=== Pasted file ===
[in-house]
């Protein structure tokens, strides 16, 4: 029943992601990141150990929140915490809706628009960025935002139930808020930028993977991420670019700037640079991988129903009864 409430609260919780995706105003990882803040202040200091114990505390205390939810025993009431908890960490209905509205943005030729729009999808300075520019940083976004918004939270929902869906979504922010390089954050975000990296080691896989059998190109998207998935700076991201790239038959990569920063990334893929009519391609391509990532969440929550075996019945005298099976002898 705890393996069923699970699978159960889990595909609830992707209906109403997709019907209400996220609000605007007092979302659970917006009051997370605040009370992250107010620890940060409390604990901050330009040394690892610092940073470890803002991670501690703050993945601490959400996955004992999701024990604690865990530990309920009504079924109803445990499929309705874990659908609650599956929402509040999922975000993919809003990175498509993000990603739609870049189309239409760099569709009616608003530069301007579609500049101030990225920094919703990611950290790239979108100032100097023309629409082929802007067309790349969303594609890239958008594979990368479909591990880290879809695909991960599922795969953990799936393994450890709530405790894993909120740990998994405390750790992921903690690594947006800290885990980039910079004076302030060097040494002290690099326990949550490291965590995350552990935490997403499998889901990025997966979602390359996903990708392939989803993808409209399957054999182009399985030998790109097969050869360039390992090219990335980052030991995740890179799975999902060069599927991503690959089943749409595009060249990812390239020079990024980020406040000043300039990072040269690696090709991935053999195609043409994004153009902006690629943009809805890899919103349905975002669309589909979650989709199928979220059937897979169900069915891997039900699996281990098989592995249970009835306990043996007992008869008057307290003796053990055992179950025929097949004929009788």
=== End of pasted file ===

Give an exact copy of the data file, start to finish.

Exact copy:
[in-house]
């Protein structure tokens, strides 16, 4: 029943992601990141150990929140915490809706628009960025935002139930808020930028993977991420670019700037640079991988129903009864 409430609260919780995706105003990882803040202040200091114990505390205390939810025993009431908890960490209905509205943005030729729009999808300075520019940083976004918004939270929902869906979504922010390089954050975000990296080691896989059998190109998207998935700076991201790239038959990569920063990334893929009519391609391509990532969440929550075996019945005298099976002898 705890393996069923699970699978159960889990595909609830992707209906109403997709019907209400996220609000605007007092979302659970917006009051997370605040009370992250107010620890940060409390604990901050330009040394690892610092940073470890803002991670501690703050993945601490959400996955004992999701024990604690865990530990309920009504079924109803445990499929309705874990659908609650599956929402509040999922975000993919809003990175498509993000990603739609870049189309239409760099569709009616608003530069301007579609500049101030990225920094919703990611950290790239979108100032100097023309629409082929802007067309790349969303594609890239958008594979990368479909591990880290879809695909991960599922795969953990799936393994450890709530405790894993909120740990998994405390750790992921903690690594947006800290885990980039910079004076302030060097040494002290690099326990949550490291965590995350552990935490997403499998889901990025997966979602390359996903990708392939989803993808409209399957054999182009399985030998790109097969050869360039390992090219990335980052030991995740890179799975999902060069599927991503690959089943749409595009060249990812390239020079990024980020406040000043300039990072040269690696090709991935053999195609043409994004153009902006690629943009809805890899919103349905975002669309589909979650989709199928979220059937897979169900069915891997039900699996281990098989592995249970009835306990043996007992008869008057307290003796053990055992179950025929097949004929009788």